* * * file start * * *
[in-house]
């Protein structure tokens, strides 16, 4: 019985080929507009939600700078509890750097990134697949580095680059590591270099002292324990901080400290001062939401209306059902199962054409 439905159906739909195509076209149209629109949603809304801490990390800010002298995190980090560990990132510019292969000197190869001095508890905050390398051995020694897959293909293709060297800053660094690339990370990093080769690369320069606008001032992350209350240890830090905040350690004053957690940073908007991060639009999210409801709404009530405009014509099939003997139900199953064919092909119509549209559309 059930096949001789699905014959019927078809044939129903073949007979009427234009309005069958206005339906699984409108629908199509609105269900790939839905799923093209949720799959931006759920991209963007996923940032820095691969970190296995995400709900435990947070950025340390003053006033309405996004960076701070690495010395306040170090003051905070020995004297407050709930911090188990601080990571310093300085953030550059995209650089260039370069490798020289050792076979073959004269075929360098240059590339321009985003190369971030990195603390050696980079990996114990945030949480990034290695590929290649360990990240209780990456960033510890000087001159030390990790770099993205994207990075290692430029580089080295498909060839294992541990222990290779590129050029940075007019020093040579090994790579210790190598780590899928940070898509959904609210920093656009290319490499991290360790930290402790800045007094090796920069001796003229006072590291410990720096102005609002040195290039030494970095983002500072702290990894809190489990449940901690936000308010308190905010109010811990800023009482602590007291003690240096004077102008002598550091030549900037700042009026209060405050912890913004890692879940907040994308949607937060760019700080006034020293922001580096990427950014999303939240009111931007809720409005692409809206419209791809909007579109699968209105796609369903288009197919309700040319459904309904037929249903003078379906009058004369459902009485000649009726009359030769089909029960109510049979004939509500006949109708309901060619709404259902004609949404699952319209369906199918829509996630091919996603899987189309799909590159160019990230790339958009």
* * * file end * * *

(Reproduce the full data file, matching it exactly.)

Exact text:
[in-house]
């Protein structure tokens, strides 16, 4: 019985080929507009939600700078509890750097990134697949580095680059590591270099002292324990901080400290001062939401209306059902199962054409 439905159906739909195509076209149209629109949603809304801490990390800010002298995190980090560990990132510019292969000197190869001095508890905050390398051995020694897959293909293709060297800053660094690339990370990093080769690369320069606008001032992350209350240890830090905040350690004053957690940073908007991060639009999210409801709404009530405009014509099939003997139900199953064919092909119509549209559309 059930096949001789699905014959019927078809044939129903073949007979009427234009309005069958206005339906699984409108629908199509609105269900790939839905799923093209949720799959931006759920991209963007996923940032820095691969970190296995995400709900435990947070950025340390003053006033309405996004960076701070690495010395306040170090003051905070020995004297407050709930911090188990601080990571310093300085953030550059995209650089260039370069490798020289050792076979073959004269075929360098240059590339321009985003190369971030990195603390050696980079990996114990945030949480990034290695590929290649360990990240209780990456960033510890000087001159030390990790770099993205994207990075290692430029580089080295498909060839294992541990222990290779590129050029940075007019020093040579090994790579210790190598780590899928940070898509959904609210920093656009290319490499991290360790930290402790800045007094090796920069001796003229006072590291410990720096102005609002040195290039030494970095983002500072702290990894809190489990449940901690936000308010308190905010109010811990800023009482602590007291003690240096004077102008002598550091030549900037700042009026209060405050912890913004890692879940907040994308949607937060760019700080006034020293922001580096990427950014999303939240009111931007809720409005692409809206419209791809909007579109699968209105796609369903288009197919309700040319459904309904037929249903003078379906009058004369459902009485000649009726009359030769089909029960109510049979004939509500006949109708309901060619709404259902004609949404699952319209369906199918829509996630091919996603899987189309799909590159160019990230790339958009």